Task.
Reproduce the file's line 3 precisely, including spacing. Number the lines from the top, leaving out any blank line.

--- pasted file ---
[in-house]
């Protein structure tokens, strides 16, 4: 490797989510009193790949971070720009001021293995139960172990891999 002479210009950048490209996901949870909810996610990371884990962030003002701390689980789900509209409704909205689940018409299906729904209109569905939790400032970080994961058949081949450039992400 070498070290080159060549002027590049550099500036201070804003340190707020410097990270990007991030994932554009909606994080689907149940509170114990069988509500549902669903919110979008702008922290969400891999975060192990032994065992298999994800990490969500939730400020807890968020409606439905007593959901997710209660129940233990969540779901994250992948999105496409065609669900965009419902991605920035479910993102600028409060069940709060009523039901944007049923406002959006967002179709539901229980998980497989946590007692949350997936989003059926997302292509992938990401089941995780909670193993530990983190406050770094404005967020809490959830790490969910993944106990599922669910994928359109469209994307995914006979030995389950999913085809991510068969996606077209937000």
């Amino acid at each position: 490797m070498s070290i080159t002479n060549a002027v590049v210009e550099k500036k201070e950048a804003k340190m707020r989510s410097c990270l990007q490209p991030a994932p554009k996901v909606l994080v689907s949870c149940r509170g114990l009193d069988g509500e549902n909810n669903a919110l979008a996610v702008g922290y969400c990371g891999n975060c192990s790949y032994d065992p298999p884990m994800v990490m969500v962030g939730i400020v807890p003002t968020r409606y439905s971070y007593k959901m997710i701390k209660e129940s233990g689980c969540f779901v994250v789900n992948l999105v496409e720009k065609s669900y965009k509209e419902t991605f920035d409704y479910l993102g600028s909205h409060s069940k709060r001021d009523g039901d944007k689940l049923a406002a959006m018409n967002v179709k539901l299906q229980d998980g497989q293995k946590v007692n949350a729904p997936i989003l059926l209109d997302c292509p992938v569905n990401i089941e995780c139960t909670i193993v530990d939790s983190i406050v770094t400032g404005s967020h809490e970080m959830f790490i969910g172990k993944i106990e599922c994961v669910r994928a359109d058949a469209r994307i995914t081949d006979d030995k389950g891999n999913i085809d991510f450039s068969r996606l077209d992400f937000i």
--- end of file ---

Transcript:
């Amino acid at each position: 490797m070498s070290i080159t002479n060549a002027v590049v210009e550099k500036k201070e950048a804003k340190m707020r989510s410097c990270l990007q490209p991030a994932p554009k996901v909606l994080v689907s949870c149940r509170g114990l009193d069988g509500e549902n909810n669903a919110l979008a996610v702008g922290y969400c990371g891999n975060c192990s790949y032994d065992p298999p884990m994800v990490m969500v962030g939730i400020v807890p003002t968020r409606y439905s971070y007593k959901m997710i701390k209660e129940s233990g689980c969540f779901v994250v789900n992948l999105v496409e720009k065609s669900y965009k509209e419902t991605f920035d409704y479910l993102g600028s909205h409060s069940k709060r001021d009523g039901d944007k689940l049923a406002a959006m018409n967002v179709k539901l299906q229980d998980g497989q293995k946590v007692n949350a729904p997936i989003l059926l209109d997302c292509p992938v569905n990401i089941e995780c139960t909670i193993v530990d939790s983190i406050v770094t400032g404005s967020h809490e970080m959830f790490i969910g172990k993944i106990e599922c994961v669910r994928a359109d058949a469209r994307i995914t081949d006979d030995k389950g891999n999913i085809d991510f450039s068969r996606l077209d992400f937000i």